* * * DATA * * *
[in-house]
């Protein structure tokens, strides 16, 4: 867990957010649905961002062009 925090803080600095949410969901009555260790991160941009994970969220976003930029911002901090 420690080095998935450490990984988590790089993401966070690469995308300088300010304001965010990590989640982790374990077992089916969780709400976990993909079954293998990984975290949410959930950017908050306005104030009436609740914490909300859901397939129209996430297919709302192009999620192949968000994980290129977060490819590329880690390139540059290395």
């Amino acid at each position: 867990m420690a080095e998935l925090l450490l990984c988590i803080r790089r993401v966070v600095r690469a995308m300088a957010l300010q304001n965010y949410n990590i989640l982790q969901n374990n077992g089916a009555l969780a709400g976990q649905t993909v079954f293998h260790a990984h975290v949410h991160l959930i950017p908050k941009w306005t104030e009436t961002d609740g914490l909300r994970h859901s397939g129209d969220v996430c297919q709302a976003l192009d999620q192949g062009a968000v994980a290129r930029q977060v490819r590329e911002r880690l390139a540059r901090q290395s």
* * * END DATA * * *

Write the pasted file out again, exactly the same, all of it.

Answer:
[in-house]
């Protein structure tokens, strides 16, 4: 867990957010649905961002062009 925090803080600095949410969901009555260790991160941009994970969220976003930029911002901090 420690080095998935450490990984988590790089993401966070690469995308300088300010304001965010990590989640982790374990077992089916969780709400976990993909079954293998990984975290949410959930950017908050306005104030009436609740914490909300859901397939129209996430297919709302192009999620192949968000994980290129977060490819590329880690390139540059290395």
């Amino acid at each position: 867990m420690a080095e998935l925090l450490l990984c988590i803080r790089r993401v966070v600095r690469a995308m300088a957010l300010q304001n965010y949410n990590i989640l982790q969901n374990n077992g089916a009555l969780a709400g976990q649905t993909v079954f293998h260790a990984h975290v949410h991160l959930i950017p908050k941009w306005t104030e009436t961002d609740g914490l909300r994970h859901s397939g129209d969220v996430c297919q709302a976003l192009d999620q192949g062009a968000v994980a290129r930029q977060v490819r590329e911002r880690l390139a540059r901090q290395s």